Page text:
A few weeks ago my Spotify Discover Weekly playlist blessed my ears with a grungy, twangy cover of One Direction’s “Drag Me Down.” The band was Weaves, a four piece art rock outfit from Toronto.
I clicked on their profile to take a deeper dive into the discography and learned they just released their self-titled debut earlier this summer. Fronted by Jasmyn “Jazzy” Burke, the band has created a spastic brand of sound mixing punk, rock, and glam.
Weaves — Live in New York
Cut to last night when I was standing in the packed backroom of Manhattan’s Mercury Lounge on the Lower East Side. Jazzy was on stage in a maxi dress and a bold red lip, echoing over the wailing guitars and clashing cymbals of their gritty track, “Shithole.”
After a mere couple of bars it was clear the band was going to sound just like their recordings. Burke’s voice had a faint reverberation over her Hawaiian shirt-clad bandmates — guitarist Morgan Waters, bassist Zach Bines, and drummer Spencer Cole — who seemed to be in competition over who could play the loudest.
They transitioned into their playful, almost Vampire Weekend-esque ditty “Coo Coo,” where Burke’s voice was just as much an instrument as the drums, bass, and guitar. Morphing her tone, letting her voice break, and bouncing up and down her range, she gave every single note a purpose.
Her stage presence was actually calmer than I was expecting, given the beautifully controlled chaos of her vocals. She acted as an anchor holding down the center of the stage, while the guys around her shredded, wobbled, and even played with their teeth Jimi Hendrix style.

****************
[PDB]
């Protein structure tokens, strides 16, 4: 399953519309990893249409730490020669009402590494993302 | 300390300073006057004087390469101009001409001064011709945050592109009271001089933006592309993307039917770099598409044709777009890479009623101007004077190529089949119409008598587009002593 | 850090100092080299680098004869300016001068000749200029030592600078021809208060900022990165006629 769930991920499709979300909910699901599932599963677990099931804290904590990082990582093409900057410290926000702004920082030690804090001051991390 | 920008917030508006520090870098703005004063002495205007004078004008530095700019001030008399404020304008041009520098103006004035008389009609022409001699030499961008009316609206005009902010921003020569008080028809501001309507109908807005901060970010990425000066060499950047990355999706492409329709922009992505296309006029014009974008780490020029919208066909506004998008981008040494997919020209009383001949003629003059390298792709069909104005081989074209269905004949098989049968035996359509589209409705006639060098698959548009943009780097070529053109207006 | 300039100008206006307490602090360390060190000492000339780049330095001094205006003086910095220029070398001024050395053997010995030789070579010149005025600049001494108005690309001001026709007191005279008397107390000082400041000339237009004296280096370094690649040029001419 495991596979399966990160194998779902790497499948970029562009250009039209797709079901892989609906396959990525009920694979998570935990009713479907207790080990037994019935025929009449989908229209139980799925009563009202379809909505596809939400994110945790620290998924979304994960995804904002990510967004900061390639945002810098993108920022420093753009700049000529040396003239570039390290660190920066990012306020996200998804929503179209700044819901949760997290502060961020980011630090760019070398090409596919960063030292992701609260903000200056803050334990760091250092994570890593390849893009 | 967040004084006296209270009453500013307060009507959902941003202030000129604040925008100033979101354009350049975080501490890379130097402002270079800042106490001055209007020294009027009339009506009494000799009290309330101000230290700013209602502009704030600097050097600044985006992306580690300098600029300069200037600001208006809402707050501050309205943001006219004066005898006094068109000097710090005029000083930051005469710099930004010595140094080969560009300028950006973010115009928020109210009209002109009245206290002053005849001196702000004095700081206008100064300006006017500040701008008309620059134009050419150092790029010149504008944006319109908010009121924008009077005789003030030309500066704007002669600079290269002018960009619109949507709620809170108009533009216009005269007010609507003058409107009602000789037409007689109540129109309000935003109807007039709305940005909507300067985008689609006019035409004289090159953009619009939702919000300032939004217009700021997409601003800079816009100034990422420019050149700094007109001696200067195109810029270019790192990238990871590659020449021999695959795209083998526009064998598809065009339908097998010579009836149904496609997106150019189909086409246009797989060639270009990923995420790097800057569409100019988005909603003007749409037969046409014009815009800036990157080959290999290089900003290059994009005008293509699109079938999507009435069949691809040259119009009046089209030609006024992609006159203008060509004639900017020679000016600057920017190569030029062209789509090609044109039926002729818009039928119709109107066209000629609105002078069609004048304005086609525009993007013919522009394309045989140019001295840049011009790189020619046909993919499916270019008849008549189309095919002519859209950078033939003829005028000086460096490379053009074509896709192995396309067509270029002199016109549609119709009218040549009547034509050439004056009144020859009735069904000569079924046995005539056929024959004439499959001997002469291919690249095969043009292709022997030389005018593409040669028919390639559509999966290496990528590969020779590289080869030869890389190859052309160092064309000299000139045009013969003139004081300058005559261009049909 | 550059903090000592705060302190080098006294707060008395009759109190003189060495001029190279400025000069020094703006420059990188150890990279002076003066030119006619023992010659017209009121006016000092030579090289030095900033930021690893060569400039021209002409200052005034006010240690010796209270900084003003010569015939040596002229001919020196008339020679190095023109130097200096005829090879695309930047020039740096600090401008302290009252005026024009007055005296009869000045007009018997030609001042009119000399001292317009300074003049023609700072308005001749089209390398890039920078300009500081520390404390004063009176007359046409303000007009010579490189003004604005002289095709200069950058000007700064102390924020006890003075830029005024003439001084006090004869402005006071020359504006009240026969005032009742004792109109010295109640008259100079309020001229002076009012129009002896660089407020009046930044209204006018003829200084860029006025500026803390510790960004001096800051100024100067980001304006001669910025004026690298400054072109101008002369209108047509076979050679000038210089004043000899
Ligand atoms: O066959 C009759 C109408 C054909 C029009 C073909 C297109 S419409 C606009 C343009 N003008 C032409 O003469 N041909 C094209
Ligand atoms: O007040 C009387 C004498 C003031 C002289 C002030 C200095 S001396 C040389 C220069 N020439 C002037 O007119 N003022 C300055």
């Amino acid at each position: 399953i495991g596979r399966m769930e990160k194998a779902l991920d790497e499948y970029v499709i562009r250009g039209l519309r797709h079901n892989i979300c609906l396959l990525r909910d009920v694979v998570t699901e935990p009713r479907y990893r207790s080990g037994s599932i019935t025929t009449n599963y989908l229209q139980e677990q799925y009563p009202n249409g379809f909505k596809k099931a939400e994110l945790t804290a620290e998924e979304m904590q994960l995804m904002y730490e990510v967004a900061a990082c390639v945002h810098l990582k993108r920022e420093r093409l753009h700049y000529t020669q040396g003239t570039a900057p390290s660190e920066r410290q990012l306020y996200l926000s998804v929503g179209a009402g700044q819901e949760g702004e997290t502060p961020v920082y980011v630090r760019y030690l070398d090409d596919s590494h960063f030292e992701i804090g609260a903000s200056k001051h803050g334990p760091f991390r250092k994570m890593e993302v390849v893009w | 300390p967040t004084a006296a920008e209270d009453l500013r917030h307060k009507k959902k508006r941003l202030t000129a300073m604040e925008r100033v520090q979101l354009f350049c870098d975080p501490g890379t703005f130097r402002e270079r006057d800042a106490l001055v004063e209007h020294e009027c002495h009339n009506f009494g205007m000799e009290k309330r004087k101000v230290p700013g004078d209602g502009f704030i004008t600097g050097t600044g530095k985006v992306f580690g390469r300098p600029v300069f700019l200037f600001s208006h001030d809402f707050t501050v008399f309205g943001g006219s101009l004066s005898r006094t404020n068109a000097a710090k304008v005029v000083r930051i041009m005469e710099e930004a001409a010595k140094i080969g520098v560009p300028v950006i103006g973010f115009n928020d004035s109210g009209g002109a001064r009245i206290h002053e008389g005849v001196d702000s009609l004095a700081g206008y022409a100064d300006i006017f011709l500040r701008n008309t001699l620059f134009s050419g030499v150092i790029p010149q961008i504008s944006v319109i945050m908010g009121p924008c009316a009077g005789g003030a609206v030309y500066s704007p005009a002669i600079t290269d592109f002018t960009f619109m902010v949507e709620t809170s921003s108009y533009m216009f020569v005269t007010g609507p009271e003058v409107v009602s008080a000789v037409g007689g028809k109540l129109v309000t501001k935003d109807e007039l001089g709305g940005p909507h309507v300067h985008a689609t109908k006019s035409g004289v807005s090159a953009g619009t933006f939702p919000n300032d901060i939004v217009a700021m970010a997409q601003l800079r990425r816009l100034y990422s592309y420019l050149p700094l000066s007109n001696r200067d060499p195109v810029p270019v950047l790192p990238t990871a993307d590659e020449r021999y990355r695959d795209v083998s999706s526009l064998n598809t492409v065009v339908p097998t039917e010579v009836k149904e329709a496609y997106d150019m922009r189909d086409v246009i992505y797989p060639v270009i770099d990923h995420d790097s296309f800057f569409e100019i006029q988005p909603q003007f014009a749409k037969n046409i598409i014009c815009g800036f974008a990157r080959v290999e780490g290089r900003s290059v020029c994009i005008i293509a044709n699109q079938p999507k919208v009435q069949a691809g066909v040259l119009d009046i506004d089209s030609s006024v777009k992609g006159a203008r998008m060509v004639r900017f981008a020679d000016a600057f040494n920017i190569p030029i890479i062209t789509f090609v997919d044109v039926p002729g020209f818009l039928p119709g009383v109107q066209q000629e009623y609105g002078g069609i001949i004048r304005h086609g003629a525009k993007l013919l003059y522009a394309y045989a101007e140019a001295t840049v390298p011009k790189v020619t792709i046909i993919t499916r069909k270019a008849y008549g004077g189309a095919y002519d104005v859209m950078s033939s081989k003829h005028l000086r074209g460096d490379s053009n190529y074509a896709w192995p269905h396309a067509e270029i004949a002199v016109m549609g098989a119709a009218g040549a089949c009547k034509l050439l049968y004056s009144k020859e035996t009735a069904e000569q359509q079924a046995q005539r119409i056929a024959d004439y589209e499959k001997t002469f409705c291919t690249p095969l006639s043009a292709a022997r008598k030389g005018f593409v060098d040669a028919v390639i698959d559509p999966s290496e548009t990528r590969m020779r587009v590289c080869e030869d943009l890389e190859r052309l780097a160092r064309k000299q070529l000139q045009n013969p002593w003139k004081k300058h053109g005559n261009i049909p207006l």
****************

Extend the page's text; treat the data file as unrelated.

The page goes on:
It was impossible not to dance or at least tap your feet during the landslide of instrumentals charging through Weave’s lead single “One More.” In the verses of this song, Burke’s vocals were expertly restrained to remain almost monotone over the growling guitars.
I was tricked into thinking the show was done when they launched into their upbeat third single — and my favorite track — “Tick.” Burke began dancing and revving up the crowd as she sang, “Sweetie, I just want your biological heart / Tick tock” over Waters’ twanging guitar lines.
I was reminded of the newness of my Weaves fandom, however, when they went on to close with their first ever single “Motorcycle,” a track off their first EP from 2014. The band kick started the rhythm and Burke began singing to the beat, “We’ve got merch at the back if you wanna say hi / We’ve got hugs in the back if you wanna say hi / We’ve got love at the back if you wanna say hi,” before launching into the frenzied final song.
Weaves is currently wrapping their final North American tour dates before heading to Europe for the month of September. Learn more about the band and upcoming shows on their website and if you can’t afford the transatlantic flight, be sure to stream their self-titled album on Spotify.